Ask Stenum writes "Rock Paper Shotgun has an interesting write-up about how Unreal Tournament 3 has risen from the dead after Epic Games patched it, made a deal with Valve to put it on Steam and making it available for free for a weekend. It's interesting to see how a multiplayer game that's almost one and a half years old suddenly has become what it never could be; a game with multiple players. What other (maybe older?) online multiplayer games would you like to see make a comeback?" UT3's resurgence was mentioned here briefly last week as part of our discussion on the future of game pricing.

Feed The Register: NASA's curious climate capers (

Computer says: It's getting warmer

There have been a few red faces at NASA's Goddard Institute for Space Studies (GISS) in recent days, to match the predominant color of its October global temperature map. Based at Columbia University in New York, GISS is the division of NASA that is responsible for global climate data and is used by the media in assessing global warming. After analyzing the data, GISS reported that October 2008 was the warmest October since reliable record-keeping began in 1880. But there was something very wrong with the numbers.


Adobe Releases Preview of 64-bit Flash For Linux 329

Rinisari writes "Finally, the day has come. Adobe has released a pre-release version of the 64-bit Flash player. It is available at the Adobe Labs Flash Player 10 download site immediately. Where are the Windows and Mac versions? 'Release of this alpha version of 64-bit Flash Player on Linux is the first step in delivering upon Adobe's commitment to make Flash Player native 64-bit across platforms. We chose Linux as our initial platform in response to numerous requests in our public Flash Player bug and issue management system and the fact that Linux distributions do not ship with a 32-bit browser or a comprehensive 32-bit emulation layer by default. Until this pre-release, use of 32-bit Flash Player on Linux has required the use of a plugin wrapper, which prevents full compatibility with 64-bit browsers. With this pre-release, Flash Player 10 is now a full native participant on 64-bit Linux distributions.' Windows and Mac OS X 64-bit versions will follow, and the final versions all will be released simultaneously. Tamarin, the JIT compiler in Flash, is now capable of producing 64-bit code and nspluginwrapper is no longer required. There are, however, no plans to release a debugger version of the 64-bit plugin."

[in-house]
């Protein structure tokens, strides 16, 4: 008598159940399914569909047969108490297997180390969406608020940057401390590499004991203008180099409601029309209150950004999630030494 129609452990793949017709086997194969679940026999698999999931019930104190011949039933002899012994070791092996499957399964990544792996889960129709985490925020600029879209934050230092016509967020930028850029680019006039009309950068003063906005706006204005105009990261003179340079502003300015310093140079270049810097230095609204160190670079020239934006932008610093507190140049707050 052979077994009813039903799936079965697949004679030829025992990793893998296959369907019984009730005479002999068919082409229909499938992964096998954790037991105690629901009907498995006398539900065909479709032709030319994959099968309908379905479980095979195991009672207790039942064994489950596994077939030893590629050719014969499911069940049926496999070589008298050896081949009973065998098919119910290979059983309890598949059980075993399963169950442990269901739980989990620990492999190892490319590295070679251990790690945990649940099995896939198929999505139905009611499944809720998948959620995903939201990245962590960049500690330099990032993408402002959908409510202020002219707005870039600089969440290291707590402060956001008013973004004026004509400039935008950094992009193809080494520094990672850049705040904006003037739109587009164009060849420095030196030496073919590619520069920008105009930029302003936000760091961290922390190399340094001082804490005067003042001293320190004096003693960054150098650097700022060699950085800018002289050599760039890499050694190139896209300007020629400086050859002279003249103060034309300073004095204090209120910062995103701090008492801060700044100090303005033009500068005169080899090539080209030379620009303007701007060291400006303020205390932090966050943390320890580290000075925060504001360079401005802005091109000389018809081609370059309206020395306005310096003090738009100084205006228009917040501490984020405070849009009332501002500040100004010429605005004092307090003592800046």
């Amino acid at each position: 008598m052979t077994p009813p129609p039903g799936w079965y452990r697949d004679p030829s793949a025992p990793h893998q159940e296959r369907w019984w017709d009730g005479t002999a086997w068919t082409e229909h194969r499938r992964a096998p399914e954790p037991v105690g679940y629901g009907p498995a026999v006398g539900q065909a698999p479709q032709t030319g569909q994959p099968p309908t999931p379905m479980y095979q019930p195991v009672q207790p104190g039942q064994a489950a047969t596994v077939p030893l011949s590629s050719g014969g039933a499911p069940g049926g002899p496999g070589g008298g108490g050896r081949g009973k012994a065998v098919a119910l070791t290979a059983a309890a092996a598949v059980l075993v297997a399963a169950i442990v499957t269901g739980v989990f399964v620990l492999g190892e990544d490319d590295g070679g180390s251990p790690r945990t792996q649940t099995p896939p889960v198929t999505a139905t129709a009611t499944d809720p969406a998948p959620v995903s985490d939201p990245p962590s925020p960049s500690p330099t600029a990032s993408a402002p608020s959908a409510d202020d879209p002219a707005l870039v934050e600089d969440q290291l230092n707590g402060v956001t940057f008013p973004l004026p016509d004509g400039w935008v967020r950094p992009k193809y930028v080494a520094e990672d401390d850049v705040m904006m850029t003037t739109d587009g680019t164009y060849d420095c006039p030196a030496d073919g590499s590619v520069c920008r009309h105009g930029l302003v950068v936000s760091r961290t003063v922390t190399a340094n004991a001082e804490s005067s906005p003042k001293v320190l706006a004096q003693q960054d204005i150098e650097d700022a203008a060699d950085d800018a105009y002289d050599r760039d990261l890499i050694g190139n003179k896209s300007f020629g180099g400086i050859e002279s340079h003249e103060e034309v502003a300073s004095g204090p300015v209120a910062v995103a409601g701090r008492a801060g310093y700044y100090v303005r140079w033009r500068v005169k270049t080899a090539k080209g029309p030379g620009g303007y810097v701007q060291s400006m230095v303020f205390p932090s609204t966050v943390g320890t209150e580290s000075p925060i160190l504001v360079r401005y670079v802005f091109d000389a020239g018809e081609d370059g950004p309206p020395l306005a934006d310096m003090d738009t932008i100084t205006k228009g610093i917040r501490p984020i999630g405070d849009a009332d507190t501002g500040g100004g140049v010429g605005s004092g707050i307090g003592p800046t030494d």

LittleBigPlanet Creations Raising Copyright Questions 66

Joystiq's Law of the Game column uses the recently released LittleBigPlanet to address the question of intellectual property rights for user-created content within and for games. At this point, Sony's ToS claims a great deal of control over users' work, unlike Second Life's, which is much more permissive. GiantBomb has a related story pointing out creations within LittleBigPlanet that are copies of other games, and how they could lead to legal troubles for Sony if they aren't quick about taking them down.
The Internet

AT&T Begins a Trial To Cap, Meter Internet Usage 421

An anonymous reader writes "On the heels of Comcast's decision to implement a 250-GB monthly cap, and Time Warner Cable's exploration of caps and overage fees, DSL Reports notes that AT&T is launching a metered billing trial of their own in Reno, Nevada. According to a filing with the FCC (PDF), AT&T's existing tiers, which range from 768 kbps to 6 Mbps, would see caps ranging from 20 GB to 150 GB per month. Users who exceed those caps would pay an additional $1 per gigabyte, per month."

Privacy Concerns Over Google On the Rise In Germany 63

An anonymous reader writes "After protests from several sources, major German news site Spiegel Online has dropped Google Analytics. 'Google gathers so much detailed information about its users that one critic says some state intelligence bureaus look "like child protection services" in comparison,' they say. Spiegel Online no longer uses Google Analytics. 'We want to ensure that data on our users' browsing patterns don't leave our site,' says Wolfgang Büchner, one of Spiegel Online's two chief editors." The article covers a wide swath of German concern over Google's data-collecting and -handling policies, including a local rebellion against Google's Street View survey vehicles that threatens to go national.